By the way, if you want to learn about how faculty at a school are evaluated by the students, visit Rate My Professors. I have previously discussed that site here.

Many programs have student ambassador or other types of official programs for putting applicants in direct contact with students. Fully utilizing such methods can be a great way to learn about a program. Such contacts can also help you have an even better campus visit. I would also urge you to contact any professional interest (marketing for example) national (Japanese, Korean, Chinese, African, Indian for example), ethnic (African American, Latino for example), religious (Buddhist, Christian, Islamic, Jewish for example), identity (LGBT for example), and personal interest (hockey, salsa dance, wine for example) student clubs that you might want to participate in. For MBA students, contact with students who are likely to share your interests can prove very useful. I think most Japanese readers of this blog know to do so already, but making contact with students can prove extremely helpful. One of the reasons, I am happy to sponsor the HBS, Haas, and Tuck Japan treks/trips is that I know that the Japanese students at those schools are very helpful to Japanese applicants.

Current students are so useful to communicate with because they can really tell you the reality of the program. It is important to talk to multiple students to get a full perspective because each student will have a specific perspective on their experience.

Some schools make it especially easy to get in touch with alumni. From my perspective, meeting alumni is a very important part of the school selection process, especially for those pursuing professional degrees (MBA, LL.M., MPP, MPA for example). Especially if you are meeting alumni in the place that you intend to return to post-MBA, I think it is important to make sure that you want to be part of this alumni network. One of the core benefits of attending a top MBA program is the network that you become a part of. If you meet the alumni from a school and you are feeling underwhelmed by them, you might really want to reconsider whether it is worth applying to the school. While talking with recent alumni is likely to help you have a better grasp of the present situation at the school, talking with older alumni will help you better assess the longer term value of a degree. While talking with alumni is great, it is important to factor in their lack of present connection to the program when assessing their advice to you.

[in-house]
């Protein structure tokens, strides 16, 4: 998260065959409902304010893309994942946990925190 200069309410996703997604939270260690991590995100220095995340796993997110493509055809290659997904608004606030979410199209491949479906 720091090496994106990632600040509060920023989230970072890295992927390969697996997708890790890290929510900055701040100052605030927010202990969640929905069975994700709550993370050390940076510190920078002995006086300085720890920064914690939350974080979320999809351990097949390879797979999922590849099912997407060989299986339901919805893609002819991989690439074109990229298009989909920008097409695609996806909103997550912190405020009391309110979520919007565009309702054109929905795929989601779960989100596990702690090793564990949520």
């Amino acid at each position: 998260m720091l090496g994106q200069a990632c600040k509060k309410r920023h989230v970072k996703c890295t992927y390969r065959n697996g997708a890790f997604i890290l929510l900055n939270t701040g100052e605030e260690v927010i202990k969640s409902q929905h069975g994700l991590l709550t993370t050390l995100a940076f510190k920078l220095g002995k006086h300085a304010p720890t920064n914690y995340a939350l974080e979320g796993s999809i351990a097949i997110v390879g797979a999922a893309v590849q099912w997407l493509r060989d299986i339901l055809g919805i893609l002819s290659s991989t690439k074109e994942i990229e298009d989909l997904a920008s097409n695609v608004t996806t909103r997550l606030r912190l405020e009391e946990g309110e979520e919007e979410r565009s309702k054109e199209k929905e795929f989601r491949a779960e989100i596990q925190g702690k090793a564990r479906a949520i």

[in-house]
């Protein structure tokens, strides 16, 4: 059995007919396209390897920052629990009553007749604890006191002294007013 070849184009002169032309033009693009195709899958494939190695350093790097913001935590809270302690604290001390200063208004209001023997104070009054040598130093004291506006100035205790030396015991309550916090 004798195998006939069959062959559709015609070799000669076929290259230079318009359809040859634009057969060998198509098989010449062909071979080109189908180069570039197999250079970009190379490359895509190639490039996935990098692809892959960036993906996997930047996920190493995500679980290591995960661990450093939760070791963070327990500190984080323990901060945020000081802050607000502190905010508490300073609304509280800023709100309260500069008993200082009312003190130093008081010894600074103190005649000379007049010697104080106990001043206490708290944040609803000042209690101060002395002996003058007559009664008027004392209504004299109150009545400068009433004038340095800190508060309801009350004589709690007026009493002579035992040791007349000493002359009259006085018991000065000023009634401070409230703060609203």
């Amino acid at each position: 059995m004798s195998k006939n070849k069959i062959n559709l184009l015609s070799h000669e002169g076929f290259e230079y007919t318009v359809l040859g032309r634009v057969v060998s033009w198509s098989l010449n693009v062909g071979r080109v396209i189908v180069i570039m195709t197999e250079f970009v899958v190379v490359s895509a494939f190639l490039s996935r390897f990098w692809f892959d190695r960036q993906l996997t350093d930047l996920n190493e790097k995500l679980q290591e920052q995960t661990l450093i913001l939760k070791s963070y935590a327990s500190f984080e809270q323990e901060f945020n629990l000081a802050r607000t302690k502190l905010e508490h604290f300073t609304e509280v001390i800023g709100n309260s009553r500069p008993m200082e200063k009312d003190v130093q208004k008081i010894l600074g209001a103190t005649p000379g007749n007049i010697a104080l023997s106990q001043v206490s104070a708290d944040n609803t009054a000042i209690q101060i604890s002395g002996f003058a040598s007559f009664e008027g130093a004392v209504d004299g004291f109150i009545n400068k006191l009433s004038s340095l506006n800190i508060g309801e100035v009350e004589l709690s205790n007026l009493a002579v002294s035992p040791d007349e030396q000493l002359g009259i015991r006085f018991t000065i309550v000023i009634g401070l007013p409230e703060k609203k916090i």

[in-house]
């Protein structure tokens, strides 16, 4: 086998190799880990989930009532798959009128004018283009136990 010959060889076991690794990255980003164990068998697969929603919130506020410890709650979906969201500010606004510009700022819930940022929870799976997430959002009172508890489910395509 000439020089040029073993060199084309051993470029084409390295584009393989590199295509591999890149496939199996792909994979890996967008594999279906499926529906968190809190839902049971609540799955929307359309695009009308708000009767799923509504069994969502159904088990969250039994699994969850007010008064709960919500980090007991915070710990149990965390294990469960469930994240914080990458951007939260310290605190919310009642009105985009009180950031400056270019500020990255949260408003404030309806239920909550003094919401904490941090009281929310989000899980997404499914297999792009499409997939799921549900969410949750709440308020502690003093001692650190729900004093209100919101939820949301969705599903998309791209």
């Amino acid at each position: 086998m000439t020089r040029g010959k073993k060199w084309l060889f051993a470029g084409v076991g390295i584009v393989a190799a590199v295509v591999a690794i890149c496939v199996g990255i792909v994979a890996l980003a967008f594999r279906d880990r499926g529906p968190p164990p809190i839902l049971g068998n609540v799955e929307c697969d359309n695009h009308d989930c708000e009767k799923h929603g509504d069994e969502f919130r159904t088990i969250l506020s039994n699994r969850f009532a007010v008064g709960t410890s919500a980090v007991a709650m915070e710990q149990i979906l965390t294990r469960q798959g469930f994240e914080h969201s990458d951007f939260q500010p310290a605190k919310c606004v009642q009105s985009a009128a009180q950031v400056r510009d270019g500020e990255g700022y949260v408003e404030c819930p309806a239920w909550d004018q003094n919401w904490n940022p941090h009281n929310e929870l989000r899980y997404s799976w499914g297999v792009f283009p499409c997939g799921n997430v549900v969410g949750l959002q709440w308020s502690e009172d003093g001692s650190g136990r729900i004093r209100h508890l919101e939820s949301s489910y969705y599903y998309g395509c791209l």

Finally, the old adage, "it is not what you know, but who you know that matters," does at least partially apply to geting admitted. Networking can be used effectively as an admissions strategy because it can provide applicants with a strategic informational advantage over their less networked competitors. One of the reasons that starting the admissions process early is so important is because effective networking is a time consumming process, so start doing it now!

If you are looking for a highly experienced admissions consultant who is passionate about helping his clients succeed, please feel free to contact me at adammarkus@gmail.com to arrange an initial consultation. To learn more about my services, see here. Initial consultations are conducted by Skype or telephone. For clients in Tokyo, a free face-to-face consultation is possible after an initial Skype or telephone consultation. I only work with a limited number of clients per year and believe that an initial consultation is the best way to determine whether there is a good fit. Whether you use my service or another, I suggest making certain that the fit feels right to you.

-Adam Markus